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Posts Tagged ‘Hounslow’

I live a matter of a few hundred yards from the major trunk road in question, so when I spotted this in a shop in Kew last week, I had to have it.

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It’s a print commemorating the opening of the Great West Road in 1925 by George V and Queen Mary (who’d be a monarch, eh?). Made of tissue and folded like a paper napkin, it would have been dished out to the local crowds, or perhaps sold for a penny or two. It’s in really good condition, a remarkable survival.

The text badly spills over into the border decoration. This tells us, I think, that the souvenir printers made large stocks of coloured templates and then customised them for different occasions by overprinting text etc in black.

“The new Great West Road which has just been completed at a cost of £1,000,000 , will be opened by the King, accompanied by the Queen to-day. 

This new arterial road, which is eight miles in length, has for the greater part a width of 120ft. It extends from the Chiswick High-road near Kew Bridge, by-passes Brentford and enables traffic to avoid the congestion bottle-neck in the town.

The road continues through Isleworth and meets the main road again at the Bath Road, just beyond the Hounslow Barracks Station, then crosses the main road and passing through Hatton Village, joins the main Staines Road at Bedfont.” 

The building of the Great West Road was essential. Historically, the route to Bath and the west ran through Brentford. There was bad enough congestion during the days of horse-drawn vehicles, but once cars, buses, lorries and especially trams hit the streets, the narrow high street became all but impassable.

It didn’t take long for large businesses to realise the potential that the new thoroughfare offered. Beautiful industrial art deco buildings sprang up, giving us Brentford’s “Golden Mile”.

LH Member James Marshall wrote a book about this back in 1995. It’s out-of-print now, so available copies are very pricy. They are easily borrowed from local libraries however.

 

 

 

 

 

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A good day for West London. First, the 157th Boat Race showing off our beloved neck of the woods to the world at large. Helicopter’s eye view of wonderful bridges and Thameside sites. It’s surprising how much greenery still exists in these built up areas. The Boat Race organisers no doubt kindly arranged the start for 17:00 hours so many of us could get home sharpish in time from the 31st West London Local History Conference.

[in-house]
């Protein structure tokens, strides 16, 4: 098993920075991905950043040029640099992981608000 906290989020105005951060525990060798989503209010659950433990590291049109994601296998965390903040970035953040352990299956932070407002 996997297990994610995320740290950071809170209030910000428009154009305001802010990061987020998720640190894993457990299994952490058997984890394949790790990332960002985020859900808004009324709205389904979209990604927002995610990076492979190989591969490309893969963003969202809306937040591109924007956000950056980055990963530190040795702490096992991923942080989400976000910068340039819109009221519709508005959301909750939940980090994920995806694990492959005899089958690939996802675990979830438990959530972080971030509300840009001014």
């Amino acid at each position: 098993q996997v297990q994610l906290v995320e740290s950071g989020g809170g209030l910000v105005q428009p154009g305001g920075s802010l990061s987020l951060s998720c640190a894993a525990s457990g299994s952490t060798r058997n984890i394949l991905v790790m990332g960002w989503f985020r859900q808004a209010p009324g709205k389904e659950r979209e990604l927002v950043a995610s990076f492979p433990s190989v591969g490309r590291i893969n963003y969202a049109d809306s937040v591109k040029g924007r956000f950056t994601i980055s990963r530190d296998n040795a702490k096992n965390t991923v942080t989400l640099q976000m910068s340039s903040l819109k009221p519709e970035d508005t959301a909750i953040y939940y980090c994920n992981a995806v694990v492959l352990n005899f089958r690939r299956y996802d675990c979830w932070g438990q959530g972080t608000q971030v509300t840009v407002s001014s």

The conference is sponsored by local history societies:
Acton
Barnes & Mortlake
Brentford & Chiswick
Fulham & Hammersmith
Hounslow
Richmond
Twickenham
Wandsworth
West Middlesex Family History Society

This year’s theme was Scientists & Innovators in West London History. The near sell-out audience were treated to talks on a variety of absorbing topics: Dr John Dee, an Elizabethan scientist from Mortlake, the remnants of whose library give us one of the biggest bodies of source evidence for Western natural philosophy in the late 16C;  George III’s scientific instruments from Kew (now in the Science Museum); the history of Price’s, the biggest candle manufacturer in the world during the Victorian era, which finally shut down as recently as 2000, although its brand name lives on; the potions, powders, pharmaceuticals and popular grooming products of McLeans and Beechams of the Great West Road (now part of GlaxoSmithKline); innovative 18C nursery gardeners in West London who nurtured pineapples, pears and elm trees.

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My favourite was Price’s candles. We take candles for granted, today they are fripperies. But not so long ago, except for open hearth fires, they were our only source of artificial light. Beeswax candles we all know about. But it was interesting to discover how the 19C chemists at Price’s went to enormous lengths to find alternatives to the stinky and cheaper tallow-based models. Now I feel educated on the topic.

At just £8 for a full day’s worth of fascinating local history, this is terrific value. We congratulate the organisers for a fabulous conference and look forward to next year.

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